'Rings,' 'Translation' Rule the Globes

'Rings,' 'Translation' Rule the Globes
Bill Murray and Charlize Theron were beaming as big winners at Sunday's 61st Golden Globes.
K. Winter/Getty/Newscom; J. Vespa/WireImage.com

updated 01/25/2004 at 01:00 AM EST

originally published 01/25/2004 01:00PM

It took three years, but the Hobbits finally had their day at the 61st annual Golden Globe Awards. "The Lord of the Rings: The Return of the King," the final chapter in Peter Jackson's epic trilogy, topped the competition Sunday night with four wins, including best dramatic picture and best director.

Following with three trophies was Sofia Coppola's "Lost in Translation," which was named best musical or comedy, along with best screenplay and best actor for Bill Murray -- who solidified his Oscar front-runner status for his role as an aging actor who strikes up a platonic relationship with a young woman in Tokyo.

Murray thanked Coppola "for writing a film that was so good that every actor in this room says, 'That lucky son of a bitch.' "

Murray's biggest competition come Oscar time? That'll be Sean Penn, who was named best actor in a drama for Clint Eastwood's "Mystic River." (The movie also nabbed Tim Robbins a win for best supporting actor.)

Charlize Theron was named best actress in a drama for her chilling transformation into real-life hooker-turned-serial-killer Aileen Wuornos for "Monster," costarring Christina Ricci.

"Ohhhh, my god. This is so crazy. I'm from a farm in South Africa," Theron said, before thanking the film's writer-director, Patty Jenkins.

"Cold Mountain," which came into Sunday night with a leading eight nominations, picked up just one win Sunday night, for best supporting actress, Renee Zellweger. On the musical/comedy side, Diane Keaton was named best actress for "Something's Gotta Give."

For "Rings," its Globe wins (including trophies for best original score and best original song, for "Into the West") leave the J.R.R. Tolkien trilogy poised for Oscar glory when the Academy Awards are handed out Feb. 29.

"Really I just want to accept this award and pay tribute to professor Tolkien," said Jackson, who was joined by the cast and crew onstage.

Among the big TV winners, HBO's "Angels in America" ? the six-hour miniseries directed by Mike Nichols and based on Tony Kushner's play about AIDS in the Reagan era ? pulled a clean sweep, picking up five wins: best miniseries or TV movie, best actor for Al Pacino, best actress for Meryl Streep, best supporting actor for Jeffrey Wright and best supporting actress for Mary-Louise Parker.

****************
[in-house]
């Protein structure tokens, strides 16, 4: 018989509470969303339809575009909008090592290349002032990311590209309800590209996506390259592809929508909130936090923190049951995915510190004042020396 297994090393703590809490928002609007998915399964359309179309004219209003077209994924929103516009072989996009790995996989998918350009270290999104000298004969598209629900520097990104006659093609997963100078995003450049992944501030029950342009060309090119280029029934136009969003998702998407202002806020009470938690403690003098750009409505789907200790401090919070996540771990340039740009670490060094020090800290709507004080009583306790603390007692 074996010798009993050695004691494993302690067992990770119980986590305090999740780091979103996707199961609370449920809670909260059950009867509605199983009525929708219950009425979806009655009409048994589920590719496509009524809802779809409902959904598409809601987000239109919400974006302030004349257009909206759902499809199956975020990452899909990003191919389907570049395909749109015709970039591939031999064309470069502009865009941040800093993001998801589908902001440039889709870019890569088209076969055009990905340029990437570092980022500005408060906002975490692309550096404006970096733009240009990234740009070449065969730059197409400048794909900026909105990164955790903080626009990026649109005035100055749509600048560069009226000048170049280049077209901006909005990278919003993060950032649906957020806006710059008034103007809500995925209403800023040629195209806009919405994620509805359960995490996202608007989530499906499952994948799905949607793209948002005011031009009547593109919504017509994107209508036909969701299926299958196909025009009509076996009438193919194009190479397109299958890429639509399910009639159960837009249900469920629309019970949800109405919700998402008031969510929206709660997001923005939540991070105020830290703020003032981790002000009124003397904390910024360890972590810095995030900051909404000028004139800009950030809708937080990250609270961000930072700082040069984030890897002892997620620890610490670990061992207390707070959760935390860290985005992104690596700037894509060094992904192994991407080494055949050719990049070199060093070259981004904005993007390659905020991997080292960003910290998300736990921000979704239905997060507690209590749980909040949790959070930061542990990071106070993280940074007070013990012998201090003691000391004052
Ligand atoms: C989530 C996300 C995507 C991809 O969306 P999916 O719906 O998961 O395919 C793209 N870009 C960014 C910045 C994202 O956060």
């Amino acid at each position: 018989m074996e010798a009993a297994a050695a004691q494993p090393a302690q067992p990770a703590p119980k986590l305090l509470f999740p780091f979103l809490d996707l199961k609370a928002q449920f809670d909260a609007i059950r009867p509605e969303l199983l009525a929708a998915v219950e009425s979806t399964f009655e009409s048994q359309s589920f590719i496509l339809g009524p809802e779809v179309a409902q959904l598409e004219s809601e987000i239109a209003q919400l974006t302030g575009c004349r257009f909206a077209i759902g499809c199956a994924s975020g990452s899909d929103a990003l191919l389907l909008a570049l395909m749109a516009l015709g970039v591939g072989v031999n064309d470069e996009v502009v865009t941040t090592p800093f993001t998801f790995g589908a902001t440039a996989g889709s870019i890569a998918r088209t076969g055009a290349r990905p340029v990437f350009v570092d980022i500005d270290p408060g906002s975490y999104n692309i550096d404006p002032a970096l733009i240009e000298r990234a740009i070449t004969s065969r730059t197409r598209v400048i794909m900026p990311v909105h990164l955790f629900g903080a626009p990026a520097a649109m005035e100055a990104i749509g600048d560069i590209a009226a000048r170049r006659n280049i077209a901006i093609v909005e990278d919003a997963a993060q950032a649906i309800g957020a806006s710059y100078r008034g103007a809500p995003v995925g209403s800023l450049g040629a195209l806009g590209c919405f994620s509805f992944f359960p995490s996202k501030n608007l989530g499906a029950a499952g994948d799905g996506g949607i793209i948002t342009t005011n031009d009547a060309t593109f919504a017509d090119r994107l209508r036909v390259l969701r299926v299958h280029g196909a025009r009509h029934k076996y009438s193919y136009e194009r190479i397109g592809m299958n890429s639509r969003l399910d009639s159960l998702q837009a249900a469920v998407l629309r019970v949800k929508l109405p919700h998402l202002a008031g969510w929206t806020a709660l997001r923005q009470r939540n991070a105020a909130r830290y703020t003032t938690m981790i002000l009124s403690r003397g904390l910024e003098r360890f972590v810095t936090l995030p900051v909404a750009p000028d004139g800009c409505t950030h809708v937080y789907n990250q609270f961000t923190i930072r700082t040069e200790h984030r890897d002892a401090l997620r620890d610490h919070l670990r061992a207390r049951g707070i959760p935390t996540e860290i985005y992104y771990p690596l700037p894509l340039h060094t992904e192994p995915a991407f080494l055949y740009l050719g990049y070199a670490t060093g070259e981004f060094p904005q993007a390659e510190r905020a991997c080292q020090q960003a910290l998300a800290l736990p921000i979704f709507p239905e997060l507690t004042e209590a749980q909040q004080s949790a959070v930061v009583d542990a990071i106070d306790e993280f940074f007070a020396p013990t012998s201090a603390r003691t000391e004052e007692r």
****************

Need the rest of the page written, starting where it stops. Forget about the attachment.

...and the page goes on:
A voluptuous Parker, who was named best supporting actress for "Angels," jokingly reserved special thanks for her newborn son, for "my boobs looking so good in this dress." (Parker recently split from the father, "Big Fish" star Bill Crudup.)

In one of the night's big surprises, best TV comedy honors went to BBC America's biting British import "The Office," and best actor went to the show's creator and star, Ricky Gervais.

Sarah Jessica Parker rounded out the TV comedy category with her fourth win in five years for HBO's "Sex and the City," which will wrap its run this season. "This is for the cast and the crew ... over 300 people who have enriched my life," Parker said, also giving thanks "to the city of New York, for being so good to us for so many years."

Best TV drama honors went to FOX's thriller "24," while Anthony LaPaglia was named best actor for CBS's "Without a Trace" and Frances Conroy was named best actress for HBO's "Six Feet Under."

The night's Cecil B. De Mille award for career achievement went to Michael Douglas for his decades of work both in front of and behind the camera. Douglas thanked his parents, wife Catherine Zeta-Jones and many of his early mentors, including Saul Zaentz (with whom he produced "One Flew Over the Cuckoo's Nest") and actor Karl Malden, his former costar on TV's "The Streets of San Francisco."

"I'm so grateful to Karl Malden for showing me what a work ethic was about," Douglas said. "Karl you were a surrogate father to me."

Finally, best foreign-language film honors went to "Osama," from Afghanistan.

Next stop in the awards race: Oscar nominations, which will be announced Tuesday morning.

Go to the winner's tally

PEOPLE.com's complete Globes coverage

MORE ON: Charlize Theron

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